Demand for emergency food increases in Shropshire

Ian Chatfield (left) from Bromford Support and Calvin Cornes Calvin Cornes says there were times when he could not see his children because he had no food

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Food parcel schemes in Shropshire are expanding to meet increasing demand for help from people who cannot afford to buy food.

The charity Bromford Support said the need for food parcels in south Shropshire had doubled. A food bank is now being set up in Oswestry, north Shropshire.

The free parcels are donated to people struggling to buy food and include basics to last three or four days.

Gill Richards who is setting up the new scheme in Oswestry said there was a "real crisis" with changes to benefits.

The Reverend Jon Edwards, a volunteer who distributes food parcels in Ludlow, said: "Jobs are hard to come by and it's tough - prices are going up and going up some more."

'Squeezed nation'

The emergency food parcel scheme in south Shropshire was set up about seven years ago by Churches Together Around Ludlow and is run by Mr Edwards from Ludlow Baptist Church.

Mr Edwards said they gave out 35 parcels in 2008, that rose to 50 in 2009, and rose again to 72 in 2010.

According to Mr Edwards most would be single parcels going to individuals or families, while occasionally one family would get up to about four in a year.

Typical food parcel in south Shropshire

  • Bag of pasta
  • Two jars of pasta sauce
  • Tin of tomatoes
  • Box of boil-in-a-bag rice
  • Two tins of chilli or curry
  • Tin of corned beef
  • 80 tea bags
  • Jar of coffee
  • Box of cereal
  • Two tins of fruit
  • Powdered or UHT milk
  • Packet of soups
  • Bottle of squash
  • Tin opener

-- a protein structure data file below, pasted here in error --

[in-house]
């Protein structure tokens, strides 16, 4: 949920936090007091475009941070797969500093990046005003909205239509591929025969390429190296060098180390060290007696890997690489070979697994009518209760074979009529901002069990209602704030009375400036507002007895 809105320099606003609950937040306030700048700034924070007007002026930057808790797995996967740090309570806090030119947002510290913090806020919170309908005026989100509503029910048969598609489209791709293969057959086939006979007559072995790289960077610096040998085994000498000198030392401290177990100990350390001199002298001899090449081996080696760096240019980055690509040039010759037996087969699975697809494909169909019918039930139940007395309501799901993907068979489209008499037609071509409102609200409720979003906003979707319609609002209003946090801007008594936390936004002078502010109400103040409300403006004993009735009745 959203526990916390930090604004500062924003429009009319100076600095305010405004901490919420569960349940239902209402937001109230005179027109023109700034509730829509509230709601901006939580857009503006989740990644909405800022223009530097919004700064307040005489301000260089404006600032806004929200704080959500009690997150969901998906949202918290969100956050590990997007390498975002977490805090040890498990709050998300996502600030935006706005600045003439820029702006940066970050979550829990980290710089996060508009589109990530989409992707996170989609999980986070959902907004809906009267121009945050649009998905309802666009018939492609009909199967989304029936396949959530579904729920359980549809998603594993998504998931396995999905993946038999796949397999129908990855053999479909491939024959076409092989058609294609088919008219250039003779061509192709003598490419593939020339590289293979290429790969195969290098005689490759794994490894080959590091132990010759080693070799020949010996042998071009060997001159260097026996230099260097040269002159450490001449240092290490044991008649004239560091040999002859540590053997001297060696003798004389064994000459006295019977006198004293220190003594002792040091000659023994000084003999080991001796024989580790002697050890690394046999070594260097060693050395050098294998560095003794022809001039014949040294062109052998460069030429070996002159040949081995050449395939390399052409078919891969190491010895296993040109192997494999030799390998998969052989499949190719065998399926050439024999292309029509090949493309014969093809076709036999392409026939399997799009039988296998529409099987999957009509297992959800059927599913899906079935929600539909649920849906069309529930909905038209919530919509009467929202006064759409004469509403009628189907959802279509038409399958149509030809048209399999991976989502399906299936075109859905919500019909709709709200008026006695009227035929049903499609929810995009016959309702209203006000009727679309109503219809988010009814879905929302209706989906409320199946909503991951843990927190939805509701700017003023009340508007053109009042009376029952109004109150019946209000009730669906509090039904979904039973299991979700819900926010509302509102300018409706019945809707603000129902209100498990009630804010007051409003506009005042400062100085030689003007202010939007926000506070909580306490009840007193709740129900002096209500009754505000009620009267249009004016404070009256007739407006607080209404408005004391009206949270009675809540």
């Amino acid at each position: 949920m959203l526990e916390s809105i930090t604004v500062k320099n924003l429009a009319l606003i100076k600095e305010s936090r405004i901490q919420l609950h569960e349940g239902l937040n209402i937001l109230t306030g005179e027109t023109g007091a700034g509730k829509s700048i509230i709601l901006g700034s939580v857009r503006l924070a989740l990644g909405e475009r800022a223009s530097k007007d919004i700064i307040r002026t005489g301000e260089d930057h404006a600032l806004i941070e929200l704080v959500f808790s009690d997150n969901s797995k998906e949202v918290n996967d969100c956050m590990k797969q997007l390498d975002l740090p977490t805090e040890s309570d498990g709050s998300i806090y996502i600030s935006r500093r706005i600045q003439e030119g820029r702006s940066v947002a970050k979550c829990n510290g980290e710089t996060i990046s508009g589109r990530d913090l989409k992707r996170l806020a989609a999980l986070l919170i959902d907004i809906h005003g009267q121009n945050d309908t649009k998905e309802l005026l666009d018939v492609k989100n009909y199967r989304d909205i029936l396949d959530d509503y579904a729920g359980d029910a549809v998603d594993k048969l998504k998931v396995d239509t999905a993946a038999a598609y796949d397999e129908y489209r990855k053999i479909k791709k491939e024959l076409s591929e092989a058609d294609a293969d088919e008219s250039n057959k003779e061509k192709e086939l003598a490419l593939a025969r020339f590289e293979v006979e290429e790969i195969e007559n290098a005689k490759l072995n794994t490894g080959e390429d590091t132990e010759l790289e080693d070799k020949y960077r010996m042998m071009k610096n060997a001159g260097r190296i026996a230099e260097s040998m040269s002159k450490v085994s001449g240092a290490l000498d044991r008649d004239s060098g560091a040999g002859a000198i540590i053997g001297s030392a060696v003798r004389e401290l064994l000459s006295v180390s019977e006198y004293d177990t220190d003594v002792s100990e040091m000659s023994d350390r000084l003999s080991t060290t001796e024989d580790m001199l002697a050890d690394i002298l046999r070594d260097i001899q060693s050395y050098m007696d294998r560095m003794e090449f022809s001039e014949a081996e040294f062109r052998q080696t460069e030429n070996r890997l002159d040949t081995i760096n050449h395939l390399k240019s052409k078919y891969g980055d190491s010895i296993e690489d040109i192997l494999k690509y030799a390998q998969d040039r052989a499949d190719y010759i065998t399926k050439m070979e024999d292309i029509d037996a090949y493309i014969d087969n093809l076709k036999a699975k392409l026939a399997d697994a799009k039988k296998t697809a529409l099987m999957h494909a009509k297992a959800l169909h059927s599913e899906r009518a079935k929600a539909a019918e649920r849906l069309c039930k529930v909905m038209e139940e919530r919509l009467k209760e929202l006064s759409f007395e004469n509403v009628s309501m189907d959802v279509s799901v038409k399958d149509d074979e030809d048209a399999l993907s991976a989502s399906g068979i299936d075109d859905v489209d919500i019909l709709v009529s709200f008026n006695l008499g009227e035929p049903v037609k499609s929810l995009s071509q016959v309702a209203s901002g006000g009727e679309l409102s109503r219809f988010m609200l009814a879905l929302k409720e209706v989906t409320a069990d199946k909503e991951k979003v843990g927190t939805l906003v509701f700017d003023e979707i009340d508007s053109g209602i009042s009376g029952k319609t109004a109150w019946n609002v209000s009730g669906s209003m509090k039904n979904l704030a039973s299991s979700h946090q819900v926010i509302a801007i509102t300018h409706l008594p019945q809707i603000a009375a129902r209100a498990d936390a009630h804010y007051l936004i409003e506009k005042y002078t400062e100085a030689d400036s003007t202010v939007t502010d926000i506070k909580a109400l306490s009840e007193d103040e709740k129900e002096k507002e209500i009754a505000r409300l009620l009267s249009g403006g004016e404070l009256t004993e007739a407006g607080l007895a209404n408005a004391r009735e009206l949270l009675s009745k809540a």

Bromford Support, part of the Bromford Housing Group, helps people with debt and housing problems in south Shropshire.

Ian Chatfield, a housing support officer with the charity, refers clients in crisis to Mr Edwards.

Last year Bromford Support referred 11 people or families for emergency food, while this year the charity has already referred 10.

Mr Chatfield said even a rural town like Ludlow, with its reputation for Michelin-starred restaurants, had people who are desperate.

"Everybody's hard pressed at the moment. They talk about the squeezed middle but it's the squeezed nation, I think," he said.

In a typical case someone on a low income who has their benefit cut or suspended, then faces a sudden drop in income.

Food parcels help such families to bridge the gap.

Without food

Calvin Cornes from Bridgnorth had a breakdown in 2008, when his double glazing business collapsed and he broke up with his partner.

The 45-year-old said after deductions from his benefits he was left with £45 a week to live on.

He said he would go for three days at a time without food or electricity.

There were also times when he could not have his two children to visit because he could not afford to feed them.

He said: "There were times when I went hungry myself to feed my kids and there were times when I had to phone my ex partner and say I can't have them, because I haven't got any food, electric or heating."

Mr Cornes said he was referred for food parcels, and relied on them in 2010.

"With having the food parcels I could still have them every other weekend, which was quite crucial really to my recovery - to keep having my kids and to keep me going really."

Mr Cornes said that without food parcels, he could not have carried on.

"I think they're fantastic, and actually when I'm ready I'd like to look into the Bridgnorth and surrounding area and try and support people with food parcels.

"I'd love to do that because of the help I've had. It's got me through a tight spot and without it, well, I'd hate to think really.

"I would like to help people myself - I mean - there are people going hungry."

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